‘FOUR legs good, two legs bad’, chanted the beasts in George Orwell’s Animal Farm.

With the reaction to plans for a ban on cars around schools and a workplace parking tax, you might expect to hear SNP councillors chanting a‘four wheels bad, two legs good’ mantra in the City Chambers.

The workplace parking levy has sparked nothing less than outrage in some quarters.

Claims of an anti-car agenda and councils milking the motorist have been levied and it has even been branded a “poll tax on wheels” by the AA.

And the ban around schools has also, predictably, been met with disapproval from some parents.

The recent Connectivity Commission report for Glasgow recommended more pedestrianisation in the city centre to provide more space for people on foot or cycling.

The council wants fewer cars in the city centre and, with the pilot on banning cars around schools, fewer children being driven to class.

Is this anti car, anti-motorist?

The arguments against these policies are on convenience and financial grounds.

It could cost £400 a year to park your car at work argue the critics. However, it will cost most people £400 a year to take public transport to work.

And if you work in a place with no car park, it will cost a lot more than £400 a year to park in a council or commercial car park.

The benefits are, if you still want to drive and park at work, the council gets income and goodness knows it needs it.

Or if fewer people drive to work the roads will be less congested and public transport will flow more easily and people will get to work quicker.

And motorists will be saving money on petrol in the most uneconomical trips, those stop start, busy, traffic jam after traffic jam rush hour journeys.

The ones that leave you stressed and flustered before you even start a day’s work.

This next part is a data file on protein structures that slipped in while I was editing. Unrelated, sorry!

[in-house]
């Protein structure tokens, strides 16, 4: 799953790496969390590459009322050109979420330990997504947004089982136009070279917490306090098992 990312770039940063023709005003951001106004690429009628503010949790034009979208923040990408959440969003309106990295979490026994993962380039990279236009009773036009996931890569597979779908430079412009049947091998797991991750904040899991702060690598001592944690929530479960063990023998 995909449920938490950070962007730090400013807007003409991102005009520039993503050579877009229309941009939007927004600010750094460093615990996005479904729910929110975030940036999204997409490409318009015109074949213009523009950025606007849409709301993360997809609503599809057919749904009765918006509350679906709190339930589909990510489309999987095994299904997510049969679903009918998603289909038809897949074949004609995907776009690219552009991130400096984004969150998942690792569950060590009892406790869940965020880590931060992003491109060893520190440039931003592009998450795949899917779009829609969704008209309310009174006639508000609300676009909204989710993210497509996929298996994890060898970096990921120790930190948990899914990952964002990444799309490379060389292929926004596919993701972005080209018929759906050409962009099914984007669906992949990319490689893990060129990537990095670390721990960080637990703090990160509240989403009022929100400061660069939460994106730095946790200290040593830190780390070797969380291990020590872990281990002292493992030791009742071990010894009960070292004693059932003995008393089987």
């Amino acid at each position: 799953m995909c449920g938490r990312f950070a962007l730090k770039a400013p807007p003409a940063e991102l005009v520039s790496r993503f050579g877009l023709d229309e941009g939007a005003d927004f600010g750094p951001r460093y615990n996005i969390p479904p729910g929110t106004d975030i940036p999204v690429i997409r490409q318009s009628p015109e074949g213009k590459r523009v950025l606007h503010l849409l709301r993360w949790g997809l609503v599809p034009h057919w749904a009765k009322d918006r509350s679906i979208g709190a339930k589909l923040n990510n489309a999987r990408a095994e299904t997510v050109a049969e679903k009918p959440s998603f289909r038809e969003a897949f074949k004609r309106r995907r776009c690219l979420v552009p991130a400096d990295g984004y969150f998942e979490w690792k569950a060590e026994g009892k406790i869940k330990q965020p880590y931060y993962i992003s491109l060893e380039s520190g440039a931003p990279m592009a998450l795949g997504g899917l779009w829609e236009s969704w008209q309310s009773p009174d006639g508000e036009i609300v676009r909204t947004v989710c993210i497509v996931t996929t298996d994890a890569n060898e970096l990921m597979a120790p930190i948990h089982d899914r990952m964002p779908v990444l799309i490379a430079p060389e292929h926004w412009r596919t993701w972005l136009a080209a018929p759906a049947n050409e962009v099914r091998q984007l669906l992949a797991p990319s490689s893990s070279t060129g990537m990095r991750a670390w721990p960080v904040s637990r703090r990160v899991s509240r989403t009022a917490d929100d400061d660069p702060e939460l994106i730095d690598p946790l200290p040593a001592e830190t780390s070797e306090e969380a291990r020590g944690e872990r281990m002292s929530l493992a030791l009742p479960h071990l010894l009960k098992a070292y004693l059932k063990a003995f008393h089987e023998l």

For the school parking ban the drawbacks are inconvenient. Instead of being dropped off right outside, children will need to walk a bit further.

Or maybe even walk the whole way from home to school. And if parents don’t want their children walking alone, they will need to walk with them.

The benefits here, are again less congested roads around schools and children will get a bit more exercise and maybe even a bit more independence.

With a climate crisis, levels of air quality that are contributing to premature deaths in Glasgow, and childhood obesity leading to a type 2 diabetes epidemic maybe we need to change how we react to policies that involve using the car less.

Neither of these policies are perfect and both still need some thought and work especially around exemptions and people with disabilities.

Some people do need to use a car to get to work and not just in rural areas and some children maybe do need to be dropped off right at school.

And public transport needs to be inproved if more people are to use it.

But in general overuse of the motor vehicle is creating more problems than it solves and benefits are there to be had from reducing reliance.

Perhaps we can stop thinking less in terms of anti-car and try out pro-people.

Four wheels good, two legs better.